SMB business is tough… and not only for PLM vendors

SMB business is tough… and not only for PLM vendors


PLM for small companies is long time debated topic. The origins of PLM business are going deep into businesses of large companies in defense, aerospace and automotive industries. Nevertheless, PLM companies for the last 10-15 years are trying to crack down “PLM for SMB” story with variable success. Sometimes PLM solutions for small companies are reminding me a fashion show in Paris – one season PLM for SMB is trending, next one is not. One of the most visible PLM SMB shutdowns was PTC retiring their Windchill ProductPoint.

Another interesting SMB-related retirement announcement just came few days ago from SAP. German ERP giant is retiring their cloud initiative focused on small businesses – SAP Business By Design. ZDNet announced about it here. Article provides some information about why Business By Design was halted. Here is a passage from the article:

ByDesign is intended to serve “mid-market” companies that are smaller than large enterprises but larger than small- and medium-sized businesses. At launch, executives projected that the $4 billion software suite would generate $1 billion in annual revenue. Yet it is expected to generate no more than $35 million this year, according to Wirtschaftswoche.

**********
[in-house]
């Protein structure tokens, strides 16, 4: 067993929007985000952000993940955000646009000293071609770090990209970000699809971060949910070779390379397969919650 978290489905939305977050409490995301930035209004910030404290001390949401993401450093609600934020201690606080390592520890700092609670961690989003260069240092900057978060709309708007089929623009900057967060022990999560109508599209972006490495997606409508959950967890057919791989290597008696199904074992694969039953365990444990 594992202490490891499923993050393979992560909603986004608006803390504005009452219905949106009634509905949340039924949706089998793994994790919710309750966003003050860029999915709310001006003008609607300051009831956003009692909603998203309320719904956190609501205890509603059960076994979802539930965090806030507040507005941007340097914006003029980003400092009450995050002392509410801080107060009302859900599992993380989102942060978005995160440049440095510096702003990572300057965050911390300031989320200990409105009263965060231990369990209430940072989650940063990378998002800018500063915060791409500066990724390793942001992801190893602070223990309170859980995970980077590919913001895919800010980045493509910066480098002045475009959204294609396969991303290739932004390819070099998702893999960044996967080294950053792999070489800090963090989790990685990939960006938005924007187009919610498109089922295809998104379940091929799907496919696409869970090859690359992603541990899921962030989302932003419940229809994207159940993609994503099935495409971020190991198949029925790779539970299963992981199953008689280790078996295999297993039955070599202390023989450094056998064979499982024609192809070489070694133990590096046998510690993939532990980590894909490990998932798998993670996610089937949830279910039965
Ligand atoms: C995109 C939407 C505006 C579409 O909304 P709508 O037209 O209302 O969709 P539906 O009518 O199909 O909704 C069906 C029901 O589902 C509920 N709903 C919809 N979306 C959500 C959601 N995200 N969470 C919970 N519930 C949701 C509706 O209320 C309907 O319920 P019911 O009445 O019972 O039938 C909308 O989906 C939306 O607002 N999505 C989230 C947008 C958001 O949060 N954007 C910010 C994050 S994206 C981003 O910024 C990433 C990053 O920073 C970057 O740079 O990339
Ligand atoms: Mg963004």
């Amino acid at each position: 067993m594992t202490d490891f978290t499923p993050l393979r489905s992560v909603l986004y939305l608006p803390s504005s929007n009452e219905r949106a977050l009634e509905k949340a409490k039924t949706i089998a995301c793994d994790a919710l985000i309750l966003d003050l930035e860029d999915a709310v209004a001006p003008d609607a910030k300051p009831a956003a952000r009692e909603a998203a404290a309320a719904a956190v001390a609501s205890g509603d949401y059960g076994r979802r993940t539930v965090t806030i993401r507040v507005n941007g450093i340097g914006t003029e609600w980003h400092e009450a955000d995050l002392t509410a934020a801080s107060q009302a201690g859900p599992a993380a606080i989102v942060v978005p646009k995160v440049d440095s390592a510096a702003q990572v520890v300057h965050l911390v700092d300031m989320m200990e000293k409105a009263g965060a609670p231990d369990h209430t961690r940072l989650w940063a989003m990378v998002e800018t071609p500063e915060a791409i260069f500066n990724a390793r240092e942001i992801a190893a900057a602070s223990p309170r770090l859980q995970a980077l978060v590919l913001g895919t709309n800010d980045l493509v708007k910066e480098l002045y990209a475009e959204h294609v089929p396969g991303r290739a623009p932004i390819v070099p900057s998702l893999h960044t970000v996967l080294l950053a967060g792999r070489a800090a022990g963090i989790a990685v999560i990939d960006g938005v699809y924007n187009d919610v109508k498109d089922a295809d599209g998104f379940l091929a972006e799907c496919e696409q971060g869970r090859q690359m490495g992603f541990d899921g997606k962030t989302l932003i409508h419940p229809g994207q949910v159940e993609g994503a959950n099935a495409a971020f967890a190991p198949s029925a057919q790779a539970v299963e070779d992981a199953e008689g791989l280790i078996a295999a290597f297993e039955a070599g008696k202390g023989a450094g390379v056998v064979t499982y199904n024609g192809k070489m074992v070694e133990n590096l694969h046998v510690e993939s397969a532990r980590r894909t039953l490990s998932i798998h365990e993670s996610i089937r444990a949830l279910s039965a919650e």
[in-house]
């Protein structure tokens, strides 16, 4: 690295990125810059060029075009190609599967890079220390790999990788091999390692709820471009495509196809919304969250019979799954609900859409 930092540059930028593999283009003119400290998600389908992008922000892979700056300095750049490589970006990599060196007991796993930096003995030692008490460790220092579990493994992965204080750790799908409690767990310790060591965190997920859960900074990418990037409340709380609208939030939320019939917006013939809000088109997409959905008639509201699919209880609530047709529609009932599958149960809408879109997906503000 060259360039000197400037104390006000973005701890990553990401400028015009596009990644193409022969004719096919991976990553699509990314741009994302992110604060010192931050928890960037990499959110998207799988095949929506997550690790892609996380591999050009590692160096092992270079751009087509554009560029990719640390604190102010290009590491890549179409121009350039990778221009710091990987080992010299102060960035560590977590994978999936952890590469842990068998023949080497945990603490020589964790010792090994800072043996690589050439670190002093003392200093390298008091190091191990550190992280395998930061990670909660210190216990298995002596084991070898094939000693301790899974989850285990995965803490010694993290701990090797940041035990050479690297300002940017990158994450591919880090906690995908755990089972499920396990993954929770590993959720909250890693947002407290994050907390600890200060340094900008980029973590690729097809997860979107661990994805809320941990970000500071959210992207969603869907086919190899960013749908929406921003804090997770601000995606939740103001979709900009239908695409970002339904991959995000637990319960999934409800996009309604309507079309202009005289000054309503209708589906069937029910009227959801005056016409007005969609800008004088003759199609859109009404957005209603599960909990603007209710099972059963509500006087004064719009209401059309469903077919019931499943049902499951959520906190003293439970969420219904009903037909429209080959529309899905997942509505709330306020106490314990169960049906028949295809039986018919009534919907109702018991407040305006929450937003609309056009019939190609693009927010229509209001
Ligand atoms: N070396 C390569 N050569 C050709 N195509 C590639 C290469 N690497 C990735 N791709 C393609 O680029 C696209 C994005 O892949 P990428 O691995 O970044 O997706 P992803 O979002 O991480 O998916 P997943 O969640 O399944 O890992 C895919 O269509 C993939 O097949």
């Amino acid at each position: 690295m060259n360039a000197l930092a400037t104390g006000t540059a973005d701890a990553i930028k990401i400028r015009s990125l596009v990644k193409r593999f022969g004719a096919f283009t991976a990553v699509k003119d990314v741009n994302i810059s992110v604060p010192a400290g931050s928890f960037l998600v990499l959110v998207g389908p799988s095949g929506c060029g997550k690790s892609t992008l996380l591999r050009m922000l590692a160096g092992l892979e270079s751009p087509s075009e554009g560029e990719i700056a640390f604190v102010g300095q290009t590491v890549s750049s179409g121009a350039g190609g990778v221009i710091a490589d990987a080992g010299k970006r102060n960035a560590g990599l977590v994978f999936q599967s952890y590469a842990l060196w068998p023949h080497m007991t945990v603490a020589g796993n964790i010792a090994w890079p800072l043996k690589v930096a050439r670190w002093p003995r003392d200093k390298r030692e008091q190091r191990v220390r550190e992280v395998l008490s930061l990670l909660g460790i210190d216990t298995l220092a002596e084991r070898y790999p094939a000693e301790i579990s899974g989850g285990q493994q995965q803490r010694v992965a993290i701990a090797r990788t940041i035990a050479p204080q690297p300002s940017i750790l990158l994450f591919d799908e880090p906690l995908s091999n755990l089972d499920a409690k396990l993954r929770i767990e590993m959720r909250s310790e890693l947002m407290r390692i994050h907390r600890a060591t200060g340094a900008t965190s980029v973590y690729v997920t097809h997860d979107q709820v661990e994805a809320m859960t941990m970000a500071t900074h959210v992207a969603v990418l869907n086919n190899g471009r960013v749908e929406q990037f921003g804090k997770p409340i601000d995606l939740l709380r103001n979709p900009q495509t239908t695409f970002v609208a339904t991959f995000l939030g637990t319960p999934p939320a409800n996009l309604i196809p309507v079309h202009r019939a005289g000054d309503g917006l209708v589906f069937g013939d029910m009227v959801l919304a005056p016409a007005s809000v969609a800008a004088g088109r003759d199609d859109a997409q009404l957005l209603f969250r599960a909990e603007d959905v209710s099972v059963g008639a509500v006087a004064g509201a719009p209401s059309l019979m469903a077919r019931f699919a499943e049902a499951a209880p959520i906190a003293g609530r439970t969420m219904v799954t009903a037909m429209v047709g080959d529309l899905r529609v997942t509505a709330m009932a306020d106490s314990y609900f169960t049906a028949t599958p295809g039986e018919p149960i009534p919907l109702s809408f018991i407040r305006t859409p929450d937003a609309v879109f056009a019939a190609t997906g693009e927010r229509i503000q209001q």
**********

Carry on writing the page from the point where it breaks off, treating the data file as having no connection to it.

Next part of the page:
Nevertheless, SAP Business By Design rival NetSuite seems to be doing well. Recently NetSuite signed partnership agreement with Autodesk about combined sales of NetSuite and Autodesk PLM360. Other PLM vendors are also getting back to be more focused on SMB market. Few months ago, Siemens PLM announced future expanding of SolidEdge SP product. PTC is coming with new SMB initiative – Windchill PDM Essentials. Arena Solutions is keeping their specialty in cloud BOM and PLM, in my view, also focusing on small companies.

What is my conclusion? 60-80% of CAD seats in industry is not connected to any data management solution. That was true few years ago. My hunch is that CAD/PLM companies is doing everything possible to change that status. It came down as an aggressive SMB-marketing of existing “scaled down” PLM solutions as well as introducing of new opportunities by leveraging cloud and open source. The biggest competition in SMB space is “status quo”. At the end of the day, if a company can make things done by using Excel, Office and email, you need to provide a very attractive solution to change that. Small doesn’t mean simple. SMB business is a complicated and tough. Price and implementation efforts are still two key elements that every vendors struggle when trying to provide a viable solution for SMB. Just my thoughts…

Best, Oleg


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